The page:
Paddy Considine will be familiar to Irish audiences mainly as an actor; most notably in Dead Man’s Shoes and A Room for Romeo Brass, directed by his friend Shane Meadows, and for his role as a lecherous, self-styled self-help guru in Richard Ayoade’s 2010 debut, Submarine. Tyrannosaur is his directorial debut.
Considine has elicited outstanding performances from Peter Mullan (Trainspotting, My Name is Joe, NEDS) and Olivia Colman (Hot Fuzz, Peep Show) in the lead roles. Mullan plays Joseph, a violent, middle-aged, working-class widower who, when he’s not getting into fistfights or harassing local shopkeepers, spends his days between the bar and the bookies. Olivia Colman (better known for her comedic Television roles) is a revelation as Hannah, a married Christian woman who drinks on the quiet, and who volunteers in the local charity shop, where she first runs into Joseph. Both are unhappy in their lives and come to form a friendship of sorts, albeit one that begins with Joseph berating her for her religious beliefs, and what he perceives to be her smug, middle-class lifestyle.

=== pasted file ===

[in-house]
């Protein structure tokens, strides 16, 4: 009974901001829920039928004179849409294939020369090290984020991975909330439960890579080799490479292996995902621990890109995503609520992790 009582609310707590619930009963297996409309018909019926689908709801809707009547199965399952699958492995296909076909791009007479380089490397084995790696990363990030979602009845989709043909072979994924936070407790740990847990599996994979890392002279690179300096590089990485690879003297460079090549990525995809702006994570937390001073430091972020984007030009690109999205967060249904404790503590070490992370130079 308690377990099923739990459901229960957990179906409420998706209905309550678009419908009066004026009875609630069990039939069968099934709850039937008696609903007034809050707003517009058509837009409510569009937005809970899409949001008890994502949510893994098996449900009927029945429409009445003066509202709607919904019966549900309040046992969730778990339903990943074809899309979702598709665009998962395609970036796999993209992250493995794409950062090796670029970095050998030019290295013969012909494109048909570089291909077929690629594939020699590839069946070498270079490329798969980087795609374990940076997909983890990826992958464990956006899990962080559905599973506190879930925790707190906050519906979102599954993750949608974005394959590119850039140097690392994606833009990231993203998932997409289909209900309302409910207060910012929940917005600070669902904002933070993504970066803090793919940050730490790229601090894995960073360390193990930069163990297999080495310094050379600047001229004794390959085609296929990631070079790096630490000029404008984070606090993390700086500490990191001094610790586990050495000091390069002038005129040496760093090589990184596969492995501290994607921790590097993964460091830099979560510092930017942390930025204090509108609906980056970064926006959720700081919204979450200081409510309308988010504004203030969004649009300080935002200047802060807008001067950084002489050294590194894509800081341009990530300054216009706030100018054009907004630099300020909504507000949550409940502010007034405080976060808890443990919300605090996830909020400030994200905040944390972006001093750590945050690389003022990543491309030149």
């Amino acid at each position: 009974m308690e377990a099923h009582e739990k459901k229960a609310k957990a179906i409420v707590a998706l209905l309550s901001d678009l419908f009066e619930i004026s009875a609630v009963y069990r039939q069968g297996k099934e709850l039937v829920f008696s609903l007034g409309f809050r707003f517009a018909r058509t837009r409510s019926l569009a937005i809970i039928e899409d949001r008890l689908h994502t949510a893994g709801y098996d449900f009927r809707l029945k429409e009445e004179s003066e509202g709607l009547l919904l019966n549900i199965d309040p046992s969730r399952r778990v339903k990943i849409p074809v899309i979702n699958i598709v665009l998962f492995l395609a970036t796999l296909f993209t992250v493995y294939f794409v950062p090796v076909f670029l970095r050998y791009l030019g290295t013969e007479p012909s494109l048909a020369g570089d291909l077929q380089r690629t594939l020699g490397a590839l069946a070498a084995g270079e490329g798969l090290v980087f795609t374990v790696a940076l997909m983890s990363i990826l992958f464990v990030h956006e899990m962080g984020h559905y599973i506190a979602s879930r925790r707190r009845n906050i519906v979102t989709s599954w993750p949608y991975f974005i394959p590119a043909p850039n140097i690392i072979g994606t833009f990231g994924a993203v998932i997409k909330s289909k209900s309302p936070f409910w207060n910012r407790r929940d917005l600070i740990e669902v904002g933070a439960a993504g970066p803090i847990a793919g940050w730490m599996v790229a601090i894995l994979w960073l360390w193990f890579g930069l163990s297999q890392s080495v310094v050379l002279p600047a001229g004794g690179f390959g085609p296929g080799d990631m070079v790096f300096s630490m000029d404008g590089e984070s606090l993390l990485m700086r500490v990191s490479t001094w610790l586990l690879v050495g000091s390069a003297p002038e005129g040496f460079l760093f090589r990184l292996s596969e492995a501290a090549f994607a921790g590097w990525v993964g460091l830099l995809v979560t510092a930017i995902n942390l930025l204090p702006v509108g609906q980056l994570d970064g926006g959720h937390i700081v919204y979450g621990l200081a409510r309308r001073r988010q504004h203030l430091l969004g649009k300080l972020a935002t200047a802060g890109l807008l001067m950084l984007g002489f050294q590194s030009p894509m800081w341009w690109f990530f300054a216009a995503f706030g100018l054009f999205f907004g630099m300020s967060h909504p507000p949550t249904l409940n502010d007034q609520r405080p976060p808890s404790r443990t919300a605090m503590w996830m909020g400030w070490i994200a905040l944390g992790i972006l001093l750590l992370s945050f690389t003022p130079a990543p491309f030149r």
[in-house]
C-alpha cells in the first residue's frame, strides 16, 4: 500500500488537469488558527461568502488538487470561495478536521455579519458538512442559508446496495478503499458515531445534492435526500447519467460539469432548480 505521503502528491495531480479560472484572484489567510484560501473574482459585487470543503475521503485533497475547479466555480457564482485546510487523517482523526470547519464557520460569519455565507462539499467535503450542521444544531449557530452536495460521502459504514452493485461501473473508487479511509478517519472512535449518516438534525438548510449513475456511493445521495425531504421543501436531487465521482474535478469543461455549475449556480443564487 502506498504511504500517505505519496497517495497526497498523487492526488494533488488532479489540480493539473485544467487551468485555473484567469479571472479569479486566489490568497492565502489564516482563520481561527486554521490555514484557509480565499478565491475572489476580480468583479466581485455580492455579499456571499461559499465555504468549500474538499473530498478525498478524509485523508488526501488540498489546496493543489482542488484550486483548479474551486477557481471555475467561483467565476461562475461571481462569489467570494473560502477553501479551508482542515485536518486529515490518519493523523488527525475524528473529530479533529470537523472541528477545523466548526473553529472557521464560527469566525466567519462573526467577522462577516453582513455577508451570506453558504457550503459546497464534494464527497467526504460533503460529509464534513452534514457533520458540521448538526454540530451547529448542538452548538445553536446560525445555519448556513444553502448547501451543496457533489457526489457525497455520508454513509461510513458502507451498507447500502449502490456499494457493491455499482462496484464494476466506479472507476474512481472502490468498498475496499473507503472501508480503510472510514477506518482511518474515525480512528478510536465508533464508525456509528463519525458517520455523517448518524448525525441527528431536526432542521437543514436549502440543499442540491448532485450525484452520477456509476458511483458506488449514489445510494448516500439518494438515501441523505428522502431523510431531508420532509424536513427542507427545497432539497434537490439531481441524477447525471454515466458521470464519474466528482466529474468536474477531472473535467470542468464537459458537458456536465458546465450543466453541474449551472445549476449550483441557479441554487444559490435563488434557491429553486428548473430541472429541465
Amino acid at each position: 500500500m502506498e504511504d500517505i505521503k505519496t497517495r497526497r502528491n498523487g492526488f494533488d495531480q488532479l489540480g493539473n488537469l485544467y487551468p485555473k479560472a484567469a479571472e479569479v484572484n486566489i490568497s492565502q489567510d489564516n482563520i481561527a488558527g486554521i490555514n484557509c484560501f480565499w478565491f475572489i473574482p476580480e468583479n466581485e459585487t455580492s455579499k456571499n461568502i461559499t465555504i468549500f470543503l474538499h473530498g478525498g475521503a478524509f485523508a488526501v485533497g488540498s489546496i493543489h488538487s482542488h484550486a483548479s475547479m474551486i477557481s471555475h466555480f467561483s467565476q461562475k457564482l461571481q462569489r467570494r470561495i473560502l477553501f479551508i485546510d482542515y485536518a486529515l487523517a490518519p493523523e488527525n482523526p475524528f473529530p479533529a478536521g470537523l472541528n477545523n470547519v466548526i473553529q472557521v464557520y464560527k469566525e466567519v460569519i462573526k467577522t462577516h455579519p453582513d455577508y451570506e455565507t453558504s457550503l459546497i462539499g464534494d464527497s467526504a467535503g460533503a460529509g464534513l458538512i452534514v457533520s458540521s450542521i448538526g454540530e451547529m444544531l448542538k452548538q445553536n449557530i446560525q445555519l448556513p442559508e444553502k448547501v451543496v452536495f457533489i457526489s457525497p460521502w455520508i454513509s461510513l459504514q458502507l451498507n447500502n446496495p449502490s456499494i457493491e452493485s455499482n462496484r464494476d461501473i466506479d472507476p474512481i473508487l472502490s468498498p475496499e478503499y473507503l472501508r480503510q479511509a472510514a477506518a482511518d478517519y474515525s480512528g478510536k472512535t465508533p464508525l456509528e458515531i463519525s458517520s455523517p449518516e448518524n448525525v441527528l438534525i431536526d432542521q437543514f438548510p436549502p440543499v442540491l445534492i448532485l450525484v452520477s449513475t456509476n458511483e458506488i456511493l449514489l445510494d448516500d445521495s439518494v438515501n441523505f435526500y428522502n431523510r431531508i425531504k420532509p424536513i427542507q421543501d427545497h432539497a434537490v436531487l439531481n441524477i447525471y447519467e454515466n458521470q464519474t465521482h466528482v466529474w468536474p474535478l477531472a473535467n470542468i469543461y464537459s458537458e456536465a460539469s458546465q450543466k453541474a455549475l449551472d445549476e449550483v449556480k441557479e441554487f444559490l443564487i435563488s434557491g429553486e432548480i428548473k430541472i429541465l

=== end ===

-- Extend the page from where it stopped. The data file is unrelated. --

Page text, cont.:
Considine has described his film as a love story, but if it is, it’s a love story that is imbued with its lead characters’ attributes – violence, self-loathing, despair and desperation. The two leads find themselves at sea in a brutal, unloving, untrustworthy world, with only the other to keep them from finally going under. The grimness is leavened, from time to time, by slivers of black humour; mainly in the form of Joseph’s Irish drinking buddy Tommy (Ned Dennehy), and Considine allows his characters some hope and redemption by the end of the final act.
Tyrannosaur is not an easy film to watch; but it is genuinely powerful, moving and at times unbearably poignant. It is an incredibly confident and assured debut and despite production problems with finance, proves that hope, and a great story, can win out in the end.
Tyrannosaur opens at the Irish Film Institute on Friday, October 7.
You can watch the trailer below